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  21. I'm living on a farm in rural Western Australia. I used to live on the Upper East Side of Manhattan and grew up on the Philadelphia Main Line. Needless to say there has been culture shock.

    Down here we Rural Mums also have long drives to retail therapy (mine 2+ hours)and rodents. But our domestic enemies also include poisonous snakes and spiders, lizards, sharks (if you make it to the coast), and bogans (think Deliverance). At least it never snows here so I can always escape if necessary...

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  22. I must say, you also forgot the DE that is, um, "invited" critters. Like the toads, snakes, snails, huge beetles, worms, etc that come in at the hands of children who just have to show mommy. And drop said critter on the clean floor. I must say that the mudroom is now the bane of my existence. If an 8x8 room can hold all that mud instead of my house, that's a blessing!

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  23. I realize this is late ... but living in "Hunt Country VA" myself (or maybe a county away) I'd like to point out that "Hunt Country VA" is ALSO "WINE Country VA".

    Yes, we have coyotes, foxes, raccoons, possums, bears, deer (who seem to have decided my yard is a buffet), roaming dogs, the occasional goat, sheep, pigs, cows, bald eagles, bobcats, panthers/mountain lions/pumas/cougars (despite the VA fish and wildlife claiming they're not here ... my husband saw one IN OUR FIELD), non-poisonous snakes (garter, rat/black etc) plus eastern diamondbacks and cottonmouths, lizards (you think MICE are bad?), mice, moles, voles, groundhogs ... well, you get the picture.

    I also have a half hour drive into town. We go grocery shopping once a week and during the week I see how much running around I can combine into one trip. We DO have local farmers who attach plows to their trucks to plow our street and one local farmer from the Middle East has taken my mother in law and myself under his wing to a degree to plow our driveways after he plows out the farm roads on his farm when it snows (we share a driveway - her house is behind ours) since my husband is an over-the-road truck driver and is gone at least 5 days out of the week - that's 5 days at 24 hours per day. But we still need 4WD vehicles because if we get snow and something of an emergency nature happens, we have to be able to get out. We also pretty much ONLY get plowed roads, no chemicals to melt the remaining snow or ice.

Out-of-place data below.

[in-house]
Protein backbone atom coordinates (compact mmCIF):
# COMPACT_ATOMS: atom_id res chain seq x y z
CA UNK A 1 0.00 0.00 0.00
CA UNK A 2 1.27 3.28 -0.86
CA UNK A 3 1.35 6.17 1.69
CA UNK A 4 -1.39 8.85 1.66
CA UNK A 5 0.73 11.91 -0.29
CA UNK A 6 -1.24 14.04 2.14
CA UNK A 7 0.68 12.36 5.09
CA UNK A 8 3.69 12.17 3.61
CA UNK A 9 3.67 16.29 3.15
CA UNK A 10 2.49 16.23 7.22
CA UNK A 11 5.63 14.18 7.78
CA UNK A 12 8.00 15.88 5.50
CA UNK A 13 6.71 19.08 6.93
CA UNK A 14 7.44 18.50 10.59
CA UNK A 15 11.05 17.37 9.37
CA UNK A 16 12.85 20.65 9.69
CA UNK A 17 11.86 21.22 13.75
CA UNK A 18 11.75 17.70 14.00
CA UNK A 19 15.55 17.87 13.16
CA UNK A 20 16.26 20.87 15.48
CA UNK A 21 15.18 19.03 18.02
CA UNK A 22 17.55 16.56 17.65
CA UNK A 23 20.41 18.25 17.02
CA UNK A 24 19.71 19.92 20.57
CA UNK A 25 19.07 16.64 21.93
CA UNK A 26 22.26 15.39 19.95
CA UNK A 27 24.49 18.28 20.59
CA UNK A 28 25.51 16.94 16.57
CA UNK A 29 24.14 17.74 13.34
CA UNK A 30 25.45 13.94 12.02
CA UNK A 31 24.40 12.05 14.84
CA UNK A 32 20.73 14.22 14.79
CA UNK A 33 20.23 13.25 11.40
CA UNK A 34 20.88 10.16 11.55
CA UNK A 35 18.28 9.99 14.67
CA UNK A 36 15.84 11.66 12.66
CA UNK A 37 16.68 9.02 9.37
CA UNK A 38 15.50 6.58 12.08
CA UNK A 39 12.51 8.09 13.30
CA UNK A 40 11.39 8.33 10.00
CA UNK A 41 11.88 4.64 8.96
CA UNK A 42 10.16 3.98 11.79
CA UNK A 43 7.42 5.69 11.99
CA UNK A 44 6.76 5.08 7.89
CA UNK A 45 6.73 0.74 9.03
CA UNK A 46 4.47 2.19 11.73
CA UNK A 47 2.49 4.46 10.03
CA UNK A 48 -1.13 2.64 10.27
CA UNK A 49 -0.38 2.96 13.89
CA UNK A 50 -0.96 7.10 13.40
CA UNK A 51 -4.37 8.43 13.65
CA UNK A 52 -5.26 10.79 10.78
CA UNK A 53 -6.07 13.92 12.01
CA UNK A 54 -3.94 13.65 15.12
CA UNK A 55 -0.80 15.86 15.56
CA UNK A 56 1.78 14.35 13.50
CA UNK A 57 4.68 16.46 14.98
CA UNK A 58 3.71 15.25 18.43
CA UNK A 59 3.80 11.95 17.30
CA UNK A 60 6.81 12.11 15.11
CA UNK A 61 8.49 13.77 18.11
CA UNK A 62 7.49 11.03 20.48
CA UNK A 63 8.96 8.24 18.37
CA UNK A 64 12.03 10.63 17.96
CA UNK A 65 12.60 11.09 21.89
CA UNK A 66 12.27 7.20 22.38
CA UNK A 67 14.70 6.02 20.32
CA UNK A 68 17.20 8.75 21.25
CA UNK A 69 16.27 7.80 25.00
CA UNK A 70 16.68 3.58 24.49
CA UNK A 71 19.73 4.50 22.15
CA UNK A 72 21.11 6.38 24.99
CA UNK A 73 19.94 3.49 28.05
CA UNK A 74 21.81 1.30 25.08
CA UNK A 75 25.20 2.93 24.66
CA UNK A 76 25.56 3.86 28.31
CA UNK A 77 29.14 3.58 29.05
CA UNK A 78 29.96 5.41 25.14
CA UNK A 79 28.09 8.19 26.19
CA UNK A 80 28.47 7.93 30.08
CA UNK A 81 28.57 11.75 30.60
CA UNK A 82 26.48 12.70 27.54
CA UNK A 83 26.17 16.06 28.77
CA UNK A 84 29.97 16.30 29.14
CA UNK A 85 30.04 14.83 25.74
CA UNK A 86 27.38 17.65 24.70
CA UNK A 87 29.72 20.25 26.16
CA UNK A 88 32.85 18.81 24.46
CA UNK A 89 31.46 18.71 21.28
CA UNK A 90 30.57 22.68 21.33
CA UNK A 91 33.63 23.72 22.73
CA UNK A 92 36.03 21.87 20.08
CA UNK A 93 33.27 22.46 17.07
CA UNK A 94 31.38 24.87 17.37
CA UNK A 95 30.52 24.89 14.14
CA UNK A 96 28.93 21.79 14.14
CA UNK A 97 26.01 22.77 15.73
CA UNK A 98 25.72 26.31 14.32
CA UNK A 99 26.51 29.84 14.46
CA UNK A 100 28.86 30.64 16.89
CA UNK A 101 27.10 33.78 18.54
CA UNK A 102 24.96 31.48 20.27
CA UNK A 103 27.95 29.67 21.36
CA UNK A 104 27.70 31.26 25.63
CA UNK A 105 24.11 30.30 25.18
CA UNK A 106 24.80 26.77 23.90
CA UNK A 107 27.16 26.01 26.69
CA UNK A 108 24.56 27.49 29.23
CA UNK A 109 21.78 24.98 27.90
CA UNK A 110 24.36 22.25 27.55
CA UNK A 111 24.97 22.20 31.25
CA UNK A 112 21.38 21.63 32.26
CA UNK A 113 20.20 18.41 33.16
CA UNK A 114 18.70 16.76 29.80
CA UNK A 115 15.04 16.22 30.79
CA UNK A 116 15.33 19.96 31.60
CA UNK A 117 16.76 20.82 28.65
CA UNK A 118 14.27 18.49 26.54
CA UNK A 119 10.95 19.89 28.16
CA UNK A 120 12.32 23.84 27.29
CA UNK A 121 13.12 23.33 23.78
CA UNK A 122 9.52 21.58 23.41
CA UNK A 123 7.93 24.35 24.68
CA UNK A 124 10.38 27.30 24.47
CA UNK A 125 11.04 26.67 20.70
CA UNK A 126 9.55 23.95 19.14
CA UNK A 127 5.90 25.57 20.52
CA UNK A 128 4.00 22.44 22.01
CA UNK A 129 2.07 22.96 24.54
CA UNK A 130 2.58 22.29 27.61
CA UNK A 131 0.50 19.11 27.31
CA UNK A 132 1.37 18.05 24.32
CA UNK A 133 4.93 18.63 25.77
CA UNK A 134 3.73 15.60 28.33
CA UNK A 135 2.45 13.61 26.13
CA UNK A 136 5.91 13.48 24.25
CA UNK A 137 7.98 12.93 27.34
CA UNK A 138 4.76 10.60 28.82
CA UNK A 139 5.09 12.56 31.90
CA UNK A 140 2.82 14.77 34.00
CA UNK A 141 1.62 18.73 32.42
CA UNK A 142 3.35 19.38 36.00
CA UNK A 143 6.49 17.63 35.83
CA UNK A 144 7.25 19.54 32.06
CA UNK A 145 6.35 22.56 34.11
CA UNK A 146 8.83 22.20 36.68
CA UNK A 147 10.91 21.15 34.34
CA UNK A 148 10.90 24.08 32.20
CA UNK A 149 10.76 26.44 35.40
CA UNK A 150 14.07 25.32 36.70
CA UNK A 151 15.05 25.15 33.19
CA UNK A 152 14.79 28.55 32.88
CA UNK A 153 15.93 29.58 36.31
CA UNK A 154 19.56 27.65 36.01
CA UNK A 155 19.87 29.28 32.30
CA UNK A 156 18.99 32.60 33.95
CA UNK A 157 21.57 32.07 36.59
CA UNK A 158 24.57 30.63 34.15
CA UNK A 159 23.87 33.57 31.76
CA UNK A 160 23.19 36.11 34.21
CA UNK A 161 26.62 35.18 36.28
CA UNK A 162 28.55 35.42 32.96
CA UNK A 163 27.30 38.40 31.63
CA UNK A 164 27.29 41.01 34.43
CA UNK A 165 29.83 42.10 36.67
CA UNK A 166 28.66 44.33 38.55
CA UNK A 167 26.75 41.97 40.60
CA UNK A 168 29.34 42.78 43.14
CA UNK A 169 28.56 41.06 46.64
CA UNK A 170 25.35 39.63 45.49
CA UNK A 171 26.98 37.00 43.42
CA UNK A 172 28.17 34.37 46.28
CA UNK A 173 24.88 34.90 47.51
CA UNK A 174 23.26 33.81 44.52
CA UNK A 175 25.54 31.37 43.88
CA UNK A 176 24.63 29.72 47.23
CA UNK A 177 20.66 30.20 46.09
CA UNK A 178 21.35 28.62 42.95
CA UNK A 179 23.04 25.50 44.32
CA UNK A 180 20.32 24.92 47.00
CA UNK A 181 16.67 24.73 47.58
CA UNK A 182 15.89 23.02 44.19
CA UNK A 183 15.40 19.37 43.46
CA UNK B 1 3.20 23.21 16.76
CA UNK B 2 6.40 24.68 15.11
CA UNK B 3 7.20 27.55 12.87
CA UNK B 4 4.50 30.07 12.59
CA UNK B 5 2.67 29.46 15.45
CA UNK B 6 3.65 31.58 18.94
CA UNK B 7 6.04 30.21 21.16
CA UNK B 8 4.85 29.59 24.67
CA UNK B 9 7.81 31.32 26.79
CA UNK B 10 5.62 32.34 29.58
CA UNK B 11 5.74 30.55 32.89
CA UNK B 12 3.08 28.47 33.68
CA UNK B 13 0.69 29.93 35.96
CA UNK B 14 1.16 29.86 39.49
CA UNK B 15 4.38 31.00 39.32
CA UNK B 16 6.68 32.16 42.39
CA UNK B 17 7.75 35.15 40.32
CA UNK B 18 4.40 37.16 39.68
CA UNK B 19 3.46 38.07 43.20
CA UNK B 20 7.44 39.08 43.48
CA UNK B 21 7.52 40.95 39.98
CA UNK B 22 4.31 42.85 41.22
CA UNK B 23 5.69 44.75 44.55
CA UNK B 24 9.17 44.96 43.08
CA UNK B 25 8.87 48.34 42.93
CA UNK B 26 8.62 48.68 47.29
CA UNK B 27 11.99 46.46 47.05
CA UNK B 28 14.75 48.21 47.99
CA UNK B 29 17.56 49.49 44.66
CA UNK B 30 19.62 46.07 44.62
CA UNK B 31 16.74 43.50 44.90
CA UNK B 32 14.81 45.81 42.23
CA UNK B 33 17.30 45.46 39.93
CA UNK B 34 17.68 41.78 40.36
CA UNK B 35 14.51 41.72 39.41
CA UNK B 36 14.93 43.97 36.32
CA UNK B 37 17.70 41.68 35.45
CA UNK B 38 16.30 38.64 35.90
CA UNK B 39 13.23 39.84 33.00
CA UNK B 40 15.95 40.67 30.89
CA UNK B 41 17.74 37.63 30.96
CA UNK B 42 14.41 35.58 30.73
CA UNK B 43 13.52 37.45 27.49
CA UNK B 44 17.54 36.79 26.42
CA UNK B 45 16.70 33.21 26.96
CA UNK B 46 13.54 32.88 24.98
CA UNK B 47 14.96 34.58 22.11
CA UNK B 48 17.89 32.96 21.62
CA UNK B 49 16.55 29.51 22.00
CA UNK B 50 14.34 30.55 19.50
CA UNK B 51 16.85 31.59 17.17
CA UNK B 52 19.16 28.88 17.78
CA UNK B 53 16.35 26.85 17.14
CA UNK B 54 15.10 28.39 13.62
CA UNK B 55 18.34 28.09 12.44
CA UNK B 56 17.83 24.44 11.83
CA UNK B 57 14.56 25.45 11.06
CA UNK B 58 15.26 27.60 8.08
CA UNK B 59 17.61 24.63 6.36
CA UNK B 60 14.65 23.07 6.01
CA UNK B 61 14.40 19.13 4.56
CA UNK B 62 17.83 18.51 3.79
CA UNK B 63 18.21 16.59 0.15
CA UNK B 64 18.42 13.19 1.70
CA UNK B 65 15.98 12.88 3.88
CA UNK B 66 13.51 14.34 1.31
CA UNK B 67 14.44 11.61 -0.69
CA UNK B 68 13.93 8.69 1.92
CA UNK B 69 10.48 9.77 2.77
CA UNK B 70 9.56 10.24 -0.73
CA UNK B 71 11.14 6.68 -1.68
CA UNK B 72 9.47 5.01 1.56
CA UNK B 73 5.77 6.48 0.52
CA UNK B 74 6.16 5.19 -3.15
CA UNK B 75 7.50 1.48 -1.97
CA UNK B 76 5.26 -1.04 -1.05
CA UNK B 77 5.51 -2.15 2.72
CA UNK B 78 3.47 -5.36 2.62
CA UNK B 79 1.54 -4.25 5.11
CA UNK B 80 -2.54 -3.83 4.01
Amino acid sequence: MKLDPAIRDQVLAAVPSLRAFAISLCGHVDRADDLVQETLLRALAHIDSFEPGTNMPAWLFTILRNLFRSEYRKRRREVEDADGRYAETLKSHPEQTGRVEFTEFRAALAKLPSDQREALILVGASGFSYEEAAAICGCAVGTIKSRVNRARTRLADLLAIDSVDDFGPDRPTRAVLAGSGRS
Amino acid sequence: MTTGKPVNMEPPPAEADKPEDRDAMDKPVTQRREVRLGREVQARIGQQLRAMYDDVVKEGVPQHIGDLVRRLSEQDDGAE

I agree that bicyclists around here need to understand that those "charming hills, curves and scenery" they come out here from the DC Metro area to enjoy on those "charming" 2-lane UNMARKED roads with no shoulders and instead DITCHES are difficult for those of us who LIVE here to traverse when we can't see if anybody is coming around that curve or over that next hill. I honestly would rather they decided to STAY in the DC Metro area and bike in the public parks or the bike paths instead. In addition, the new transplants from the suburbs need to quickly figure out that unmarked roads around here are TWO LANES and they can not drive in the center of the road around corners, over hills etc. That's another reason I need 4WD ... the 2 door sports car I come head-to-head with is in the center of the road and I have to swerve OFF the road and into the ditch to avoid the collision.

    *sigh* Sorry. This turned into a rant.